[*I heat my clay under a drafting lamp, using the bell of the light to contain the heat.]
Addressing #2 took a bit more doing. The backing tile is slick - glossy slick. This makes is easier for the plaster to be pulled off and for the tile surface to be cleaned in preparation for mold making. It also means that affixing a soft, smooshy clay piece firmly back onto it would be a tricky proposition. I just couldn't squish it on there!

So after thinking about it, I decided to do two things. First, I would smear a thin layer of heated, soft clay onto the backing tile in the rectangle mounting area. Really squish it on there good with a tool, too, then place it under a lamp to keep it soft and sticky.

Then I'd take a BBQ lighter and gently melt the backside of the original, avoiding sag or distortion, just until the backside became glossy and melty. Quickly grabbing the backing tile out from under its lamp sauna, I'd gently press the two together, like those glues you apply to both surfaces before attaching them together. When I actually did it, it worked like a charm. Phew x 2.

As for #3, it was clear the problem was a design flaw. As perpendicular and pothole free I thought the edges were, apparently they weren't. There's some degree of suction between the original, backing tile and plaster, which makes pulling them apart hard enough, but any edge not absolutely perfect has just enough extra grab to be a bigger problem. In short, any minute flaw along the side edge creates an imperfection for rigid plaster to grab.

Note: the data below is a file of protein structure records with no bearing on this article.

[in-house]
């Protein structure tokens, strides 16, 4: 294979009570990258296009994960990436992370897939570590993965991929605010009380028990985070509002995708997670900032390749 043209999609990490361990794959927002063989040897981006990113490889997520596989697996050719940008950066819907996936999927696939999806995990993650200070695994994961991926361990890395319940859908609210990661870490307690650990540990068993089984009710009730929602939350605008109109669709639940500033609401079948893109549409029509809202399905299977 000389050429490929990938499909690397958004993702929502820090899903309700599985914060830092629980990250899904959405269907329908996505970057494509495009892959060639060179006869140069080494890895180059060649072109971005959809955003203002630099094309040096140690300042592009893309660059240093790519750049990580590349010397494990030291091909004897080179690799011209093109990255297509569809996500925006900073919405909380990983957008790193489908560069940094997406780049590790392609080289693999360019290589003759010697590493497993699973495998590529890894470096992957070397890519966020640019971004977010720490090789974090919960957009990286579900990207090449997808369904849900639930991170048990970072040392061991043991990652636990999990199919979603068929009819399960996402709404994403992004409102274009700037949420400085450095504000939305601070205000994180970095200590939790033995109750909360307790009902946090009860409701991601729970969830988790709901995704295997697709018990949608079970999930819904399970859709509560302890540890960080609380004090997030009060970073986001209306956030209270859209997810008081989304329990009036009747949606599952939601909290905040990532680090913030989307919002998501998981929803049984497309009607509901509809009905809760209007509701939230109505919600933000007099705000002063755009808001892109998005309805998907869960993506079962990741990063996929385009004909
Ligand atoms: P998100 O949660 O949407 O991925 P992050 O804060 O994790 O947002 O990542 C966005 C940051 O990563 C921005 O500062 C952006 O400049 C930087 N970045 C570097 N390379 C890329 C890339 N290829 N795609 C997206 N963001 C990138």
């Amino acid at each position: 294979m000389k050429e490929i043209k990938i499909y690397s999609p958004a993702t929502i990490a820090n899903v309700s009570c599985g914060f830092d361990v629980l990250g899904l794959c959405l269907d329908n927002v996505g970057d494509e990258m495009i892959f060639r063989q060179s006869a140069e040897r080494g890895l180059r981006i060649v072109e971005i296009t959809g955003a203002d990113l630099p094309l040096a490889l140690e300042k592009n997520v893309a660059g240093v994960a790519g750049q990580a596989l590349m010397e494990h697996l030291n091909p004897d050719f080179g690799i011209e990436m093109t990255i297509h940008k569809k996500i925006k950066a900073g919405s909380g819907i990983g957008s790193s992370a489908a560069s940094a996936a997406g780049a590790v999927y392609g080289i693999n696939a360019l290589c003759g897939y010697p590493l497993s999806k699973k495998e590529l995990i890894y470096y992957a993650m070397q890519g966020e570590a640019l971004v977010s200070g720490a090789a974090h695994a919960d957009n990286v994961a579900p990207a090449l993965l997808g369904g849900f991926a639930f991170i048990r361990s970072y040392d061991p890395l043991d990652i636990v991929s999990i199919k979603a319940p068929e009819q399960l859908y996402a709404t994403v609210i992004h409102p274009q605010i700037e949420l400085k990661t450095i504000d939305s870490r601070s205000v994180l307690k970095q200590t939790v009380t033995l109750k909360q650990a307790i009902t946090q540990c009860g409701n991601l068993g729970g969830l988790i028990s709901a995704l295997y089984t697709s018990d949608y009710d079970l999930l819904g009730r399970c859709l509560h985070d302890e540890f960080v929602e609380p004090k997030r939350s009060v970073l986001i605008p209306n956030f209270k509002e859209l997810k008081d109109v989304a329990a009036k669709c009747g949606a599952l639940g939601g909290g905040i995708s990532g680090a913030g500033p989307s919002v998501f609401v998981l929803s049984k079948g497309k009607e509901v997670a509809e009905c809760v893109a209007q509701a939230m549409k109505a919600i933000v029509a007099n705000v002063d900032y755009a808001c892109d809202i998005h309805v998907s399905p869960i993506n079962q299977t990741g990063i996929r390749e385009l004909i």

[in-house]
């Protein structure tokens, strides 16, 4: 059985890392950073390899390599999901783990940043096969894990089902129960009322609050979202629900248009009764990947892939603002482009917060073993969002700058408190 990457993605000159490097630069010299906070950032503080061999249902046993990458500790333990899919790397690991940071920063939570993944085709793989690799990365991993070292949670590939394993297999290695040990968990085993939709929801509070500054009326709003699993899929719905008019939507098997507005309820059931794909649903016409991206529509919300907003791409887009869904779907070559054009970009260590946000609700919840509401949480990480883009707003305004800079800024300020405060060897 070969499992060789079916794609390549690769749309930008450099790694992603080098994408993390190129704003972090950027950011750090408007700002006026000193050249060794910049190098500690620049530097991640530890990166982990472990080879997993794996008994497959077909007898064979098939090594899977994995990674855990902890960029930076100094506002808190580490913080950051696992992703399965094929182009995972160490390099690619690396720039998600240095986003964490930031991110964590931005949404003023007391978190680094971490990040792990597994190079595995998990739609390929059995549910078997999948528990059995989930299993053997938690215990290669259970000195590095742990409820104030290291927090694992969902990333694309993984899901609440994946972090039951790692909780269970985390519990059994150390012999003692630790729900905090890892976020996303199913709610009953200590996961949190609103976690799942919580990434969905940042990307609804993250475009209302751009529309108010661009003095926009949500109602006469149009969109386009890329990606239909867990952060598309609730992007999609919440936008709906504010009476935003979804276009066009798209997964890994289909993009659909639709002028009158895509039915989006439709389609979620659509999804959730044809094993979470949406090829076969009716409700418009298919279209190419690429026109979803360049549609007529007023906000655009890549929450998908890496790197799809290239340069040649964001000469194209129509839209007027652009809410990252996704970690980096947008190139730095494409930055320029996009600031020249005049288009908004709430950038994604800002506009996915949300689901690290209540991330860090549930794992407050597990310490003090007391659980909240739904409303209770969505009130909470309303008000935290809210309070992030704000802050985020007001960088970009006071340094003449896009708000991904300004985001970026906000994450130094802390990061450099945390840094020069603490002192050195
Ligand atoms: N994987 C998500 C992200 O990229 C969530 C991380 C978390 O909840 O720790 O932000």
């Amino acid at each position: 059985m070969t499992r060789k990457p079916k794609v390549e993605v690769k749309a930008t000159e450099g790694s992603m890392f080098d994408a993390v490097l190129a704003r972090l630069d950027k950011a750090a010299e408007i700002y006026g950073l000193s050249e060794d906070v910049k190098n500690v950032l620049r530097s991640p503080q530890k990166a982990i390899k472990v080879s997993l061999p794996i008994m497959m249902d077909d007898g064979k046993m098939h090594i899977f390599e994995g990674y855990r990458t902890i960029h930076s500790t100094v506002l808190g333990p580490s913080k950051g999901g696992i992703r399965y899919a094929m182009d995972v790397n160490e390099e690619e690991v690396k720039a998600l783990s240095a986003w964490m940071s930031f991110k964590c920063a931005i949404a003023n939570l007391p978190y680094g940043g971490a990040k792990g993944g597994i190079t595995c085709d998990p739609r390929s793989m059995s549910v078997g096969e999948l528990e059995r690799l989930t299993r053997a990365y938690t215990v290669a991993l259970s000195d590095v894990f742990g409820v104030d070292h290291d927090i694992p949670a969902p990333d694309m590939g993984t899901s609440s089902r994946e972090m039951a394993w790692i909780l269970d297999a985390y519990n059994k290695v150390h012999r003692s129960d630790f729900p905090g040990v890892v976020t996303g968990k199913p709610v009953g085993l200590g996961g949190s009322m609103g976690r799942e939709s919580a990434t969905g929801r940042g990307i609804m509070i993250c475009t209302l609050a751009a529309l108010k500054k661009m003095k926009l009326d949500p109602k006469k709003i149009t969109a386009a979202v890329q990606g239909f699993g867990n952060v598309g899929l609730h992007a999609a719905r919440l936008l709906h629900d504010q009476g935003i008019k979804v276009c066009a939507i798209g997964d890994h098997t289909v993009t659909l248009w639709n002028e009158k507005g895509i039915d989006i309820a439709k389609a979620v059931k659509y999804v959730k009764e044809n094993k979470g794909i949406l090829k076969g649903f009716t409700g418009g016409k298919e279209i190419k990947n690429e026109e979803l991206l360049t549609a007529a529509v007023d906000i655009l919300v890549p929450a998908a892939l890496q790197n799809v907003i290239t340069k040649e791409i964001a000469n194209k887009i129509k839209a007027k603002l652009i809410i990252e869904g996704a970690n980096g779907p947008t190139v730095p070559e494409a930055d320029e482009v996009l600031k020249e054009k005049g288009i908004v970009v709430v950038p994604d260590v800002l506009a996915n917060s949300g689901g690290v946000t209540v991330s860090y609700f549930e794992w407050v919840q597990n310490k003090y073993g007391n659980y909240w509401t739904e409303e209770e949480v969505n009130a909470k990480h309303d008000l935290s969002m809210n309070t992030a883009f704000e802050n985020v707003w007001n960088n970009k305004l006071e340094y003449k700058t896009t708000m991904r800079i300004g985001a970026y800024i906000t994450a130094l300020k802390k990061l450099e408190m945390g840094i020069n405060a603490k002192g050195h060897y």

Now I wanted to avoid the deep bevel the 2010 ornament had because it introduced some annoying problems for pressing. That was why I made the edges of this 2011 ornament straight up and down. After this mishap, however, it's clear that a bevel to some degree was required, if only for mold-making and demolding. Afterward the bevel could be pared down with a blade as a kind of mold flashing, and I suspect a dough blade would be the ticket. We'll see how that goes.

After all was said and done, here it is re-affixed, repaired, and retweaked with a slight outer bevel:

(Right) A new smearing of edging to create the slight bevel and to fill the gap between the bottom of the ornament and the surface of the tile. A gap will suck plaster behind the ornament, creating a "hand" that would tear the piece when pulled out. It doesn't matter if the edges are slightly wavy now, since they'll be cut away in the cleaning stage. (Left) All cleaned up. The glossy areas are parts that needed to be fixed and resmoothed with GooGone. So altogether - phew x 3!

This hiccup caused the loss of half of yesterday, so today will be busier than anticipated. And here I thought I knew just about all I needed to know simply from last year. I mean - how hard could this simple thing be? Ha! I have a sneaking suspicion that this piece has its own lessons to teach me, and trickier ones at that. That's ceramics for you. Let me just say it's a good thing I got an early start this year. 

"Never play a thing the same way twice." ~ Louis Armstrong

Related Posts with Thumbnails